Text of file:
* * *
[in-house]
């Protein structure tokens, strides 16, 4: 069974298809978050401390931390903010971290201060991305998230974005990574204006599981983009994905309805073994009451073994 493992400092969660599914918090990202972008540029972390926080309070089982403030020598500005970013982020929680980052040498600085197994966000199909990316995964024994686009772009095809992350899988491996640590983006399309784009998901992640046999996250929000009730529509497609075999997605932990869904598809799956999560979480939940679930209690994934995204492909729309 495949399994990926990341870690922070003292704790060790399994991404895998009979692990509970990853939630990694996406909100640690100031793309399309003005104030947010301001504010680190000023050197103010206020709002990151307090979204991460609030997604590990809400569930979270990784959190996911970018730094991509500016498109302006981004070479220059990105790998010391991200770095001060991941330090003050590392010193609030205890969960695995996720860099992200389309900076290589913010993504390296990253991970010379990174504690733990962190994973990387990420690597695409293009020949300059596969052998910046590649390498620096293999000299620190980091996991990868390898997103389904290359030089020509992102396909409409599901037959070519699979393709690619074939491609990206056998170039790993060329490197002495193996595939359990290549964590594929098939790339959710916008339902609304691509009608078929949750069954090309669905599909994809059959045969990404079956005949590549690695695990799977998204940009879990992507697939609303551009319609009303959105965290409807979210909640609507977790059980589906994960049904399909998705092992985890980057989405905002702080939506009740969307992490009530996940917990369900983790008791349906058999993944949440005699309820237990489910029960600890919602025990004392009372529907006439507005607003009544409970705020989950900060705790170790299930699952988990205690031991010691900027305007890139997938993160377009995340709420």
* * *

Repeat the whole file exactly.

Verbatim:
[in-house]
């Protein structure tokens, strides 16, 4: 069974298809978050401390931390903010971290201060991305998230974005990574204006599981983009994905309805073994009451073994 493992400092969660599914918090990202972008540029972390926080309070089982403030020598500005970013982020929680980052040498600085197994966000199909990316995964024994686009772009095809992350899988491996640590983006399309784009998901992640046999996250929000009730529509497609075999997605932990869904598809799956999560979480939940679930209690994934995204492909729309 495949399994990926990341870690922070003292704790060790399994991404895998009979692990509970990853939630990694996406909100640690100031793309399309003005104030947010301001504010680190000023050197103010206020709002990151307090979204991460609030997604590990809400569930979270990784959190996911970018730094991509500016498109302006981004070479220059990105790998010391991200770095001060991941330090003050590392010193609030205890969960695995996720860099992200389309900076290589913010993504390296990253991970010379990174504690733990962190994973990387990420690597695409293009020949300059596969052998910046590649390498620096293999000299620190980091996991990868390898997103389904290359030089020509992102396909409409599901037959070519699979393709690619074939491609990206056998170039790993060329490197002495193996595939359990290549964590594929098939790339959710916008339902609304691509009608078929949750069954090309669905599909994809059959045969990404079956005949590549690695695990799977998204940009879990992507697939609303551009319609009303959105965290409807979210909640609507977790059980589906994960049904399909998705092992985890980057989405905002702080939506009740969307992490009530996940917990369900983790008791349906058999993944949440005699309820237990489910029960600890919602025990004392009372529907006439507005607003009544409970705020989950900060705790170790299930699952988990205690031991010691900027305007890139997938993160377009995340709420």